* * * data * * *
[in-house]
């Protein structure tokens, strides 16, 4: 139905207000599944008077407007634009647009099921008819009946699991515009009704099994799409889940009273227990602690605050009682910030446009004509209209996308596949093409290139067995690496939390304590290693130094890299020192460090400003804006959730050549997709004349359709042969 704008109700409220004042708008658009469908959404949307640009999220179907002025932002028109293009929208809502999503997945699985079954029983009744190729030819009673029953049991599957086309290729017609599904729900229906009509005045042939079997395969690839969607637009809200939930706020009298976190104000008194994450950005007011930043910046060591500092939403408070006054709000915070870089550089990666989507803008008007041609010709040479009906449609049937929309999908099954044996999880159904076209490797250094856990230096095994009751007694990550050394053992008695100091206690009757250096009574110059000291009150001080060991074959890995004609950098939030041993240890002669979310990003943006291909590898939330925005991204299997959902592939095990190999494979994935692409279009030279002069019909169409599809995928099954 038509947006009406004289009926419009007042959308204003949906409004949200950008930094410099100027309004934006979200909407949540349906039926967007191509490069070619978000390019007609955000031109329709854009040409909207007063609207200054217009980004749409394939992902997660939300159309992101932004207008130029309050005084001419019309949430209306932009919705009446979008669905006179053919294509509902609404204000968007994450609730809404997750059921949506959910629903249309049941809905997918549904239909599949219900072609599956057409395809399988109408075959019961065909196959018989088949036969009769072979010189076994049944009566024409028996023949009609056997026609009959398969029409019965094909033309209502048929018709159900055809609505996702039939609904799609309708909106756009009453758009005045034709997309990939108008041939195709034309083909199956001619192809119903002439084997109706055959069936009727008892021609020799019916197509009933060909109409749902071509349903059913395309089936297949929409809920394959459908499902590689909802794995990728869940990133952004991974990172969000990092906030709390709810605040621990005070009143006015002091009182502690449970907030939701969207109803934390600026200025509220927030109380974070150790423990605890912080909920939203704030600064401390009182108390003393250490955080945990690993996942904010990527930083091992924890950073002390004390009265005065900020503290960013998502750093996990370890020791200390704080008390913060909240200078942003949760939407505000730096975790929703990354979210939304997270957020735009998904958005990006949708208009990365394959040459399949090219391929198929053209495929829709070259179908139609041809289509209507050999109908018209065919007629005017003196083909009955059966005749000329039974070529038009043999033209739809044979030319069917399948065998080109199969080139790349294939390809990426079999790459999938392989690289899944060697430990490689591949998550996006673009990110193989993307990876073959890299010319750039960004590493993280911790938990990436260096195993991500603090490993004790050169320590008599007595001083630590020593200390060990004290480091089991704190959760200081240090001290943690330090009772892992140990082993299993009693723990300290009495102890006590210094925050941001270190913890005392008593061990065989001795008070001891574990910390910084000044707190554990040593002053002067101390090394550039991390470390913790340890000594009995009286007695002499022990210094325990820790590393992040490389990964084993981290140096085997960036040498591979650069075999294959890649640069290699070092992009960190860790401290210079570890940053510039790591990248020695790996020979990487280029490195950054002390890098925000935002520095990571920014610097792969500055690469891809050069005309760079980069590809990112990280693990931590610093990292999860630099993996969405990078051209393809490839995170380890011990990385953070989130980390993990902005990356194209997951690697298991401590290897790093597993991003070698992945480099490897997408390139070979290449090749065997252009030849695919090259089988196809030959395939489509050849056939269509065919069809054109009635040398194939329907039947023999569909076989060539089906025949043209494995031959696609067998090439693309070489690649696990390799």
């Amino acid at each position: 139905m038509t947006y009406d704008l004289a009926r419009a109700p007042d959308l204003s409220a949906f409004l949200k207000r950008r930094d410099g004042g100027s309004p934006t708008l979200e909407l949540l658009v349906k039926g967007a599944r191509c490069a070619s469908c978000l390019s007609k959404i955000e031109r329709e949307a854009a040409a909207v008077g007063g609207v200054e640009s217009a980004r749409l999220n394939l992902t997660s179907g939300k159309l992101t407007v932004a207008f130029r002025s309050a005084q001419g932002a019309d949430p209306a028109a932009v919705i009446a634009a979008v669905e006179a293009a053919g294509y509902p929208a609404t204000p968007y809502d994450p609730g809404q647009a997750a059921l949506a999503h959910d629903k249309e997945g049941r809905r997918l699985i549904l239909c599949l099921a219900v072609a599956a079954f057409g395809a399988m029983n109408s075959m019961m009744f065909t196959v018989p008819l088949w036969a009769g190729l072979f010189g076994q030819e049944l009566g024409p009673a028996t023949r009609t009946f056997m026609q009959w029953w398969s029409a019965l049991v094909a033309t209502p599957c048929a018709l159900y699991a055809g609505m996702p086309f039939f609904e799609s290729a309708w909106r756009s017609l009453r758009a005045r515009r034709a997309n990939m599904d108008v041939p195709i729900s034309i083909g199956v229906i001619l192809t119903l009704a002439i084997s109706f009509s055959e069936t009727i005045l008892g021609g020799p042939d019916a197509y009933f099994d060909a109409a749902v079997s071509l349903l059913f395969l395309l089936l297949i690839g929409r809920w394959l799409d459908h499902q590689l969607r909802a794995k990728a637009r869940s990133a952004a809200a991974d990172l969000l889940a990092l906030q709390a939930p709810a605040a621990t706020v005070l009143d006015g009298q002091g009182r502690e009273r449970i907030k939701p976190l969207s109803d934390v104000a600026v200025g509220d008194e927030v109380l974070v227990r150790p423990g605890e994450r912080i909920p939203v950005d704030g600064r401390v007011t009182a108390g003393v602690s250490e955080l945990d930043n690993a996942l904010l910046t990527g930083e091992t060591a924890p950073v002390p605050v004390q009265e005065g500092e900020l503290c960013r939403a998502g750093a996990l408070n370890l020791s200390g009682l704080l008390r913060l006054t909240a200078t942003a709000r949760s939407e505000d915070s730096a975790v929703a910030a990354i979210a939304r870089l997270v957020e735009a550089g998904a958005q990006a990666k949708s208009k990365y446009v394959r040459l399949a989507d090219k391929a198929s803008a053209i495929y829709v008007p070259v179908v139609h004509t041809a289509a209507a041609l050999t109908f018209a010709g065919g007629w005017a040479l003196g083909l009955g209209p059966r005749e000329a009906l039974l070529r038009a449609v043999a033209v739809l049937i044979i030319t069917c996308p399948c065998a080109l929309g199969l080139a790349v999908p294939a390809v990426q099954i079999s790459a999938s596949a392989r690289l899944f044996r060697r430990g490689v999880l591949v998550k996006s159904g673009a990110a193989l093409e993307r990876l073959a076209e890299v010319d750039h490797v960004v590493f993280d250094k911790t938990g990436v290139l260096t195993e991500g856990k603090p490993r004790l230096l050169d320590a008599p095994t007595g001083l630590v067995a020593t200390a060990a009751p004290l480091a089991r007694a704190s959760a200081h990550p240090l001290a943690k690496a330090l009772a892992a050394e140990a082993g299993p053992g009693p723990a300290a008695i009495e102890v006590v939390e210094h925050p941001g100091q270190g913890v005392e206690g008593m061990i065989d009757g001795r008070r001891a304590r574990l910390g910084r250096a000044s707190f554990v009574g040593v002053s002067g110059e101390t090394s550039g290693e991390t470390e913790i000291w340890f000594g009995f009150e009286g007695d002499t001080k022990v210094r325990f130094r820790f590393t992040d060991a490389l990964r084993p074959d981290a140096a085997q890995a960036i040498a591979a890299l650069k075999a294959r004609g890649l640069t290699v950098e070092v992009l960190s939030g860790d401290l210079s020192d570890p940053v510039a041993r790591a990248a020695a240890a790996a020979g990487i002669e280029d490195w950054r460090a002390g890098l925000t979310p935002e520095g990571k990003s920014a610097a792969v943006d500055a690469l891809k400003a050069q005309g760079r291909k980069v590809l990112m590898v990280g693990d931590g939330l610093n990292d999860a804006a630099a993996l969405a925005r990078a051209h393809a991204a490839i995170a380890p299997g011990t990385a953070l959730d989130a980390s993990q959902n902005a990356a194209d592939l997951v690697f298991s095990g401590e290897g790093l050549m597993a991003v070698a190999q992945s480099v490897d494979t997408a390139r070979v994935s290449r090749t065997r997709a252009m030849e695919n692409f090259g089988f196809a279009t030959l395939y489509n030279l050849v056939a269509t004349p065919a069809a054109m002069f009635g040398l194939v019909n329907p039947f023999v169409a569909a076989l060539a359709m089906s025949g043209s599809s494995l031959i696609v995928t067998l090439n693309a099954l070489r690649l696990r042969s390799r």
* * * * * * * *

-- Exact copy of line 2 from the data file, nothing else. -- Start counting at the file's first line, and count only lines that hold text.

């Protein structure tokens, strides 16, 4: 139905207000599944008077407007634009647009099921008819009946699991515009009704099994799409889940009273227990602690605050009682910030446009004509209209996308596949093409290139067995690496939390304590290693130094890299020192460090400003804006959730050549997709004349359709042969 704008109700409220004042708008658009469908959404949307640009999220179907002025932002028109293009929208809502999503997945699985079954029983009744190729030819009673029953049991599957086309290729017609599904729900229906009509005045042939079997395969690839969607637009809200939930706020009298976190104000008194994450950005007011930043910046060591500092939403408070006054709000915070870089550089990666989507803008008007041609010709040479009906449609049937929309999908099954044996999880159904076209490797250094856990230096095994009751007694990550050394053992008695100091206690009757250096009574110059000291009150001080060991074959890995004609950098939030041993240890002669979310990003943006291909590898939330925005991204299997959902592939095990190999494979994935692409279009030279002069019909169409599809995928099954 038509947006009406004289009926419009007042959308204003949906409004949200950008930094410099100027309004934006979200909407949540349906039926967007191509490069070619978000390019007609955000031109329709854009040409909207007063609207200054217009980004749409394939992902997660939300159309992101932004207008130029309050005084001419019309949430209306932009919705009446979008669905006179053919294509509902609404204000968007994450609730809404997750059921949506959910629903249309049941809905997918549904239909599949219900072609599956057409395809399988109408075959019961065909196959018989088949036969009769072979010189076994049944009566024409028996023949009609056997026609009959398969029409019965094909033309209502048929018709159900055809609505996702039939609904799609309708909106756009009453758009005045034709997309990939108008041939195709034309083909199956001619192809119903002439084997109706055959069936009727008892021609020799019916197509009933060909109409749902071509349903059913395309089936297949929409809920394959459908499902590689909802794995990728869940990133952004991974990172969000990092906030709390709810605040621990005070009143006015002091009182502690449970907030939701969207109803934390600026200025509220927030109380974070150790423990605890912080909920939203704030600064401390009182108390003393250490955080945990690993996942904010990527930083091992924890950073002390004390009265005065900020503290960013998502750093996990370890020791200390704080008390913060909240200078942003949760939407505000730096975790929703990354979210939304997270957020735009998904958005990006949708208009990365394959040459399949090219391929198929053209495929829709070259179908139609041809289509209507050999109908018209065919007629005017003196083909009955059966005749000329039974070529038009043999033209739809044979030319069917399948065998080109199969080139790349294939390809990426079999790459999938392989690289899944060697430990490689591949998550996006673009990110193989993307990876073959890299010319750039960004590493993280911790938990990436260096195993991500603090490993004790050169320590008599007595001083630590020593200390060990004290480091089991704190959760200081240090001290943690330090009772892992140990082993299993009693723990300290009495102890006590210094925050941001270190913890005392008593061990065989001795008070001891574990910390910084000044707190554990040593002053002067101390090394550039991390470390913790340890000594009995009286007695002499022990210094325990820790590393992040490389990964084993981290140096085997960036040498591979650069075999294959890649640069290699070092992009960190860790401290210079570890940053510039790591990248020695790996020979990487280029490195950054002390890098925000935002520095990571920014610097792969500055690469891809050069005309760079980069590809990112990280693990931590610093990292999860630099993996969405990078051209393809490839995170380890011990990385953070989130980390993990902005990356194209997951690697298991401590290897790093597993991003070698992945480099490897997408390139070979290449090749065997252009030849695919090259089988196809030959395939489509050849056939269509065919069809054109009635040398194939329907039947023999569909076989060539089906025949043209494995031959696609067998090439693309070489690649696990390799």